Reports are that Boris has decided to get behind the campaign to raise the "living wage" in London. Two important points which I fear are misunderstood about said living wage.
1) The difference between what we are told is a living wage and the current minimum wage is almost entirely the amount of tax and national insurance that must be paid (quite despicably) on such low wages. It isn’t that wages are too low for the low paid: it is that taxes upon the low paid are too high. This leads to the interesting point that should income tax be lowered upon the working poor, as the coalition intends, then the living wage should fall.
2) The reason that Boris gives for supporting the living wage is a little off:
I became convinced by it talking to people [in charge of] very large organisations who’d had people on quite low wages – very low wages – and who’d found that it generated loyalty, and that it thereby enabled them to cut down on their employment costs in hiring and firing.
Let us turn to that horrendously commie pinko economist (and Nobel Laureate to boot) Paul Krugman:
…there are cases in which companies paying above-market wages reap offsetting gains in the form of lower turnover and greater worker loyalty, raising minimum wages will lead to similar gains. The obvious economist’s reply is, if paying higher wages is such a good idea, why aren’t companies doing it voluntarily? But in any case there is a fundamental flaw in the argument: Surely the benefits of low turnover and high morale in your work force come not from paying a high wage, but from paying a high wage "compared with other companies" — and that is precisely what mandating an increase in the minimum wage for all companies cannot accomplish.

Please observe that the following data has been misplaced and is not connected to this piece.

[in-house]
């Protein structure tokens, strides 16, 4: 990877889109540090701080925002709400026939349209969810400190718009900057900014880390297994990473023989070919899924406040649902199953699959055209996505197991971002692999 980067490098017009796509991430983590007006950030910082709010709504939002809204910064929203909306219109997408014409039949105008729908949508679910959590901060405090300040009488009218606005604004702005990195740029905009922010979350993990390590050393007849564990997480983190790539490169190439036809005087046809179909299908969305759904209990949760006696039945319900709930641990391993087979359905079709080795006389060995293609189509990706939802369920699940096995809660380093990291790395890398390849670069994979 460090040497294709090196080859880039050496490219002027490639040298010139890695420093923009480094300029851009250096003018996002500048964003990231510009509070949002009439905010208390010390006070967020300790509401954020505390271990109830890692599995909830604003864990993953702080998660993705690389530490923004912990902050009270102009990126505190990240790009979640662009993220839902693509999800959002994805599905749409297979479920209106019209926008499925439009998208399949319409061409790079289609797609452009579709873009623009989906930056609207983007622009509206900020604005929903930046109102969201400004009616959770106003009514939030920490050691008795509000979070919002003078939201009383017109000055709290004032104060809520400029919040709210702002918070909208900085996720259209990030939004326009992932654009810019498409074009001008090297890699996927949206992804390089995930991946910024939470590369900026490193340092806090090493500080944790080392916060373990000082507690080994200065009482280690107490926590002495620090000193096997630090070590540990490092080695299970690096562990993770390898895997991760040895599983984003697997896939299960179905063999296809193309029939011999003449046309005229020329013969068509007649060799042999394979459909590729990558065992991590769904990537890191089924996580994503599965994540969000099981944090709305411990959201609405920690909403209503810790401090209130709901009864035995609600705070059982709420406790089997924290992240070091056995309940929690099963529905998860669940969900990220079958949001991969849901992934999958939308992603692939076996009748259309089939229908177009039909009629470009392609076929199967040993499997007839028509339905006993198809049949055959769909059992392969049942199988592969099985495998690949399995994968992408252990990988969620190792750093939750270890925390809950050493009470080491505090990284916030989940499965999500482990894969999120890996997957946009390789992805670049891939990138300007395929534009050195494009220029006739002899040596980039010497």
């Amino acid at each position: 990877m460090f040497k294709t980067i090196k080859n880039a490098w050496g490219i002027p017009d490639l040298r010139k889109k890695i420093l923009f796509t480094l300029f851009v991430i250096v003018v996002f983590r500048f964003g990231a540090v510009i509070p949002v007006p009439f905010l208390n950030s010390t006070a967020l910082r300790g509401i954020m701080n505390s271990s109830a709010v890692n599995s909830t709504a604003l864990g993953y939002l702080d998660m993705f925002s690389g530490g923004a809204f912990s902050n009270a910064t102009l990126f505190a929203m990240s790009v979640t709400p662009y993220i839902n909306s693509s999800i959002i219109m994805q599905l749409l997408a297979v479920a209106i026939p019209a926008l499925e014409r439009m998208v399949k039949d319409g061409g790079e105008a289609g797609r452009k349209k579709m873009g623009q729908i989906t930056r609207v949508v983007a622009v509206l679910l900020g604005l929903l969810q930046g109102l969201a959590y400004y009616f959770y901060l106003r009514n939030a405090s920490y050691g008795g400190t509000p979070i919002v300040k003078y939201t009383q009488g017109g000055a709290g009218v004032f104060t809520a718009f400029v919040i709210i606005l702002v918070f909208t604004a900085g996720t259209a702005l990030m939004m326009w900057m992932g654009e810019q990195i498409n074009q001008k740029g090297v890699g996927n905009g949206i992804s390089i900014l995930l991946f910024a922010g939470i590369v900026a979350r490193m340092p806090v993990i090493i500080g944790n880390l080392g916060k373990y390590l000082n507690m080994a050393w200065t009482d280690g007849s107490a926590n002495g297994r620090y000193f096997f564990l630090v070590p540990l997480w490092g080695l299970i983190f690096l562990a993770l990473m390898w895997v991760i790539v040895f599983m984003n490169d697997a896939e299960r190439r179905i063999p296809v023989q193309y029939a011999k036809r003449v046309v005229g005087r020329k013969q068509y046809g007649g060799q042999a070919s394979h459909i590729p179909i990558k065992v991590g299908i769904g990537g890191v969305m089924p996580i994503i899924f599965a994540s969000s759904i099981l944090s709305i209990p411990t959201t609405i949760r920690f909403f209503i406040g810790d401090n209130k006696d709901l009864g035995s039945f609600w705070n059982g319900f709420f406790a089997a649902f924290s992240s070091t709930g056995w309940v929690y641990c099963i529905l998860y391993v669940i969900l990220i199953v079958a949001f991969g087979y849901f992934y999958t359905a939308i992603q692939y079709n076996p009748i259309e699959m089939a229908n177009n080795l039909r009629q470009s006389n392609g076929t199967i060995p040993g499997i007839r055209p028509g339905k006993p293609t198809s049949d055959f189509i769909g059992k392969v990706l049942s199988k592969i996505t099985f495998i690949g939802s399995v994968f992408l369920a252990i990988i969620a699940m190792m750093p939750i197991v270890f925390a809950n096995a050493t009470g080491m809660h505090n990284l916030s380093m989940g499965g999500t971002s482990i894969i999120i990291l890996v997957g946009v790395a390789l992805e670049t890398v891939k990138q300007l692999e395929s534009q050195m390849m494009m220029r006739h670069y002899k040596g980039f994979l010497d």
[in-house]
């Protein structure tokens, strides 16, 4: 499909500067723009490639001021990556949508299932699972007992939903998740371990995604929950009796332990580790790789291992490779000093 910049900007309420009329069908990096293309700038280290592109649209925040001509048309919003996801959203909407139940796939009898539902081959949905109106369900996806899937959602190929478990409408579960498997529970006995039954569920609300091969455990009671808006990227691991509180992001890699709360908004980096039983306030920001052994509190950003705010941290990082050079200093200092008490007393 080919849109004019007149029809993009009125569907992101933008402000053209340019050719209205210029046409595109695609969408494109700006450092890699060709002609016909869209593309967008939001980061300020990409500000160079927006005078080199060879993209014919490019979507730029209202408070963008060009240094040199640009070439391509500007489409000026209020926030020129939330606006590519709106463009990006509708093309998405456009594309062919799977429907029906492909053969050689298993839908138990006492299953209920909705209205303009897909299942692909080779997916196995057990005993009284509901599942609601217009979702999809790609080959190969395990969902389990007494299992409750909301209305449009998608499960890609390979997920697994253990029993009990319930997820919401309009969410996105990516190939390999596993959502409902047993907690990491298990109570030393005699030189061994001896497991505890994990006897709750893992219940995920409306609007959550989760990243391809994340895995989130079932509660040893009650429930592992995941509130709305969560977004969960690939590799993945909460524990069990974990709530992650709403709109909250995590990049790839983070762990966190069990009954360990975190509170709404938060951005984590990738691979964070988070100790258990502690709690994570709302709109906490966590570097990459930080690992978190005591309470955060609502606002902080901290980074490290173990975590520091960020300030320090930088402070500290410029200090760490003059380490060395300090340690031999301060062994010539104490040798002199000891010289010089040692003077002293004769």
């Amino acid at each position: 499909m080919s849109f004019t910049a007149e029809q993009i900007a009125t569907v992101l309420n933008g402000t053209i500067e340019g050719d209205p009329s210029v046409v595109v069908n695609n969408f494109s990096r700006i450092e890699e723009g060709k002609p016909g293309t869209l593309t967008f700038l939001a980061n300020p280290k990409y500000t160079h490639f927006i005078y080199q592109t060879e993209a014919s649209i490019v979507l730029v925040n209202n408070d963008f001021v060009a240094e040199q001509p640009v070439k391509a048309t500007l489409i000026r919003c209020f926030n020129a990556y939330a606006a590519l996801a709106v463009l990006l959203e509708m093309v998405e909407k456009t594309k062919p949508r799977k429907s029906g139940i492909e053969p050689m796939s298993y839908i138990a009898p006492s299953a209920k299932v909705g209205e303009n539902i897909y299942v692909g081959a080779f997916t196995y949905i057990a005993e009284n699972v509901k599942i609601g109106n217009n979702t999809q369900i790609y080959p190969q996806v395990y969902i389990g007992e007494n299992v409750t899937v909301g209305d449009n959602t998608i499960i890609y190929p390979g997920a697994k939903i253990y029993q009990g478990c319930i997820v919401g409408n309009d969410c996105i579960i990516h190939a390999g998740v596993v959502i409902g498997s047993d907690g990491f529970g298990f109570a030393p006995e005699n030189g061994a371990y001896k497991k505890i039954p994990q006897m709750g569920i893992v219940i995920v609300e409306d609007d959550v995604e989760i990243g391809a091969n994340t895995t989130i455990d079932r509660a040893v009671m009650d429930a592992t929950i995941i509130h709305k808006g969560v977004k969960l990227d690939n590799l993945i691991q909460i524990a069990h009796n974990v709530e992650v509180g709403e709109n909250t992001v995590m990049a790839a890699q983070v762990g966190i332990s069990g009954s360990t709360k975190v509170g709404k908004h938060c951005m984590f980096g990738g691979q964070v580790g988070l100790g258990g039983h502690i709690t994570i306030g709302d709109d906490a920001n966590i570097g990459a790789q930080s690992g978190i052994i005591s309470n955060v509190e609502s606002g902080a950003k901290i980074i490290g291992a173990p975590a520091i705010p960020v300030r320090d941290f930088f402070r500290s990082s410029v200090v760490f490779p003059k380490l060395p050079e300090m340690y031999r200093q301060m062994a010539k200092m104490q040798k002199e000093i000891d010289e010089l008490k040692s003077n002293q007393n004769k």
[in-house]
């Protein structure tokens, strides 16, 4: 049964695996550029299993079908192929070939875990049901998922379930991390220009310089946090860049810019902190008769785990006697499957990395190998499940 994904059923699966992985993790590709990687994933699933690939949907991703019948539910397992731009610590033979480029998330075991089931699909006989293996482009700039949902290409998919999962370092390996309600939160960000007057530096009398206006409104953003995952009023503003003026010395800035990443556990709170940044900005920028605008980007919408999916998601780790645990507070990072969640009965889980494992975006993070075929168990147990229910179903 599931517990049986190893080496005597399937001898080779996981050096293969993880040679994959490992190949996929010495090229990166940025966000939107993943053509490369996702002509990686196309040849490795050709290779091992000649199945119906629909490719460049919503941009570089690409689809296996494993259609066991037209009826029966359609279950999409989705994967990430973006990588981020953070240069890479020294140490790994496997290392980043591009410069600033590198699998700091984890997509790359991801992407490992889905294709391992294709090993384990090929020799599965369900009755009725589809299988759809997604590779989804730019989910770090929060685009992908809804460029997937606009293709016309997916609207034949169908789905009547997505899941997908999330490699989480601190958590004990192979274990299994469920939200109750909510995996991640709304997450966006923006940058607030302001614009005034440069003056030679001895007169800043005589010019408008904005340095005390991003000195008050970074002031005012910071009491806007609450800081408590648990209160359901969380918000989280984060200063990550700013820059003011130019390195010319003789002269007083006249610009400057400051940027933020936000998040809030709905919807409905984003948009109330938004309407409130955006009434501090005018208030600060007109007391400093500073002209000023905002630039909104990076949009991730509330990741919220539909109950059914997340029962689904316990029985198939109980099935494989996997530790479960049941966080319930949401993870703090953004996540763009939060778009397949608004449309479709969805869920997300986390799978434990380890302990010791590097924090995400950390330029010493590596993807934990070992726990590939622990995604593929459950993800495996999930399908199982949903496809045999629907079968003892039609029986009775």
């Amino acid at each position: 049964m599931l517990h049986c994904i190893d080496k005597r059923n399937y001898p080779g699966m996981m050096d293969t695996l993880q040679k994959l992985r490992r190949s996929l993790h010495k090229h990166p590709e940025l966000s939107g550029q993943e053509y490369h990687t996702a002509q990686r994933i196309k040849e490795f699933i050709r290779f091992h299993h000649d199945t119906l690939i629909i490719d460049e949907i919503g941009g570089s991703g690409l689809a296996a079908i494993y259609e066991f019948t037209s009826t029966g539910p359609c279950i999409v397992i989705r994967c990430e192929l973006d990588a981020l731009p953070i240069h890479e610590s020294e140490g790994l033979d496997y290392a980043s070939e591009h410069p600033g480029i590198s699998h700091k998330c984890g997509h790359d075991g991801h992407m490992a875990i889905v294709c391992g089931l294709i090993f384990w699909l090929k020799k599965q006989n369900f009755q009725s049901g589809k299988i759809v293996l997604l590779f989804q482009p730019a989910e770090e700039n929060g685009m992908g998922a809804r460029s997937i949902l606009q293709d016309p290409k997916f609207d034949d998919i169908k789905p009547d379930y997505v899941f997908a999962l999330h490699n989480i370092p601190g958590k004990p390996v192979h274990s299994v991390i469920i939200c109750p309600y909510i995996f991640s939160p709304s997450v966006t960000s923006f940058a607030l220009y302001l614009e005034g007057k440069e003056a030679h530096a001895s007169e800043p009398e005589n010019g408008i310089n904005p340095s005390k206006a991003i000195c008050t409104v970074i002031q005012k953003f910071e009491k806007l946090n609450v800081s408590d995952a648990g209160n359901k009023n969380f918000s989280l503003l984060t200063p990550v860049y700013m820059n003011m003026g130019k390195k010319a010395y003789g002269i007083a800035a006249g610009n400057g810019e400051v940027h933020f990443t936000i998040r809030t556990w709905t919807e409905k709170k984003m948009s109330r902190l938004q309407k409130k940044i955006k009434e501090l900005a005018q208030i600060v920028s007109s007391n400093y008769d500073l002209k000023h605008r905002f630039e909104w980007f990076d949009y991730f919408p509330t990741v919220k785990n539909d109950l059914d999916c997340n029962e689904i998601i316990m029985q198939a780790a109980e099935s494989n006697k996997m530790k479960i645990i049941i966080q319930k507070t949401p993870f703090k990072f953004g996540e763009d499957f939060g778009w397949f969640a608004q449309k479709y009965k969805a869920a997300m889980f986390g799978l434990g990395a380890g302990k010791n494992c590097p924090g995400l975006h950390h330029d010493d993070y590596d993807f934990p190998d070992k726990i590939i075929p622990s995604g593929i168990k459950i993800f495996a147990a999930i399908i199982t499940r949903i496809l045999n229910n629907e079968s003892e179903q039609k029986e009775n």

The living wage only has these desirable effects (well, we might assume they are desirable effects) only when the living wage isn’t common, indeed, when it is uncommon. As Professor Krugman concludes:
In short, what the living wage is really about is not living standards, or even economics, but morality. Its advocates are basically opposed to the idea that wages are a market price–determined by supply and demand, the same as the price of apples or coal. And it is for that reason, rather than the practical details, that the broader political movement of which the demand for a living wage is the leading edge is ultimately doomed to failure: For the amorality of the market economy is part of its essence, and cannot be legislated away.
If we wish to increase the incomes of the working poor (which we might well wish to do) we are forced to consider after market methods of doing so, not interventions directly into the market. That might include benefits, tax credits, all sorts of things really: but perhaps the best and most obvious would be to stop taxing them so damn much in the first place.